SANTA FE, New Mexico (MCT) — There’s no rest on Labor Day for one driven group of high school students.
Those who hope to attend elite military academies and graduate as officers are in the midst of a two-tiered application process that lasts for months and takes more work than Advanced Placement calculus.
An aspiring cadet or midshipman must obtain a political nomination and also apply directly to the academy. The U.S. Military Academy at West Point, N.Y., advises applicants to send a nomination request to both U.S. senators from their state, their congressman and Vice President Joe Biden. In addition to obtaining the nomination, applicants must interview before a committee and complete an extensive written application.
Skyler Rodriguez, a senior at Santa Fe High School, is devoting himself to the application process in hopes of being admitted to the U.S. Naval Academy in Annapolis, Md.
He once thought he would like to be either an FBI agent or a member of the Secret Service. Then, Rodriguez said, he decided he could combine the best of both if he became a Navy SEAL. Rodriguez said his chances of being selected for the Navy’s ultra-competitive Sea, Air and Land fighting teams would improve if he is admitted to Annapolis.
“You can’t know how good you are unless you try to overachieve,” he said.
Getting into Annapolis or the other military academies is as hard as, if not harder than, qualifying for a top specialized combat unit such as the SEALs.
For instance, a member of the Naval Academy staff told New Mexico students last week that about 17,000 people applied to Annapolis in hopes of becoming members of Navy’s class of 2018. About 1,400 were admitted.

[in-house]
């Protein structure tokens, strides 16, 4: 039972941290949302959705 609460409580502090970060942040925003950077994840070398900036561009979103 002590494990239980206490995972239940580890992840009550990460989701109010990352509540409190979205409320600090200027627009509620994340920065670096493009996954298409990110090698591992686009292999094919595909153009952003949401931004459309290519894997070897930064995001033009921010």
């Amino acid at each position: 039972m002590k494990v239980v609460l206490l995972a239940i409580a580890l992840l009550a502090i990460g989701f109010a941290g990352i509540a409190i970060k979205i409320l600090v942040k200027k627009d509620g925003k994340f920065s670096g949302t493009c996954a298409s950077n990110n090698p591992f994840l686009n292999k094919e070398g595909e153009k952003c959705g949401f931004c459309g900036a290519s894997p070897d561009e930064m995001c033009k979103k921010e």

To be competitive in this national field, Rodriguez has stretched himself by taking a series of Advanced Placement courses, including history and calculus. He is in Junior ROTC, and his extracurricular activities include soccer and swimming.
But, he says, his 3.5 grade-point average is low for an Annapolis applicant. He hopes his commitment to a career in the Navy will help him stand out during interviews. He said he would study maritime engineering at Annapolis.
Rodriguez’s friend and classmate, Miguel Pantano, is applying both to Annapolis and West Point. His goal is to become a physician.
Pantano says West Point is his first choice. Part of his reasoning is practical. West Point, he said, has 20 slots for aspiring physicians. Annapolis has eight.
He said he feels optimistic about his chances of being accepted at both academies. Pantano has a 4.0 grade-point average and runs cross-country and track.
Through his participation in Junior ROTC, Pantano also has realized that he would fit in at a service academy.
“Personally, I like the military structure and the military lifestyle,” he said.
Finances are another reason the academies interest him.
If Pantano got into West Point or Annapolis on a track toward medical school, he could complete his entire education without paying tuition or fees. Then, he said, he would begin his career as a military physician unburdened by any student loan repayments.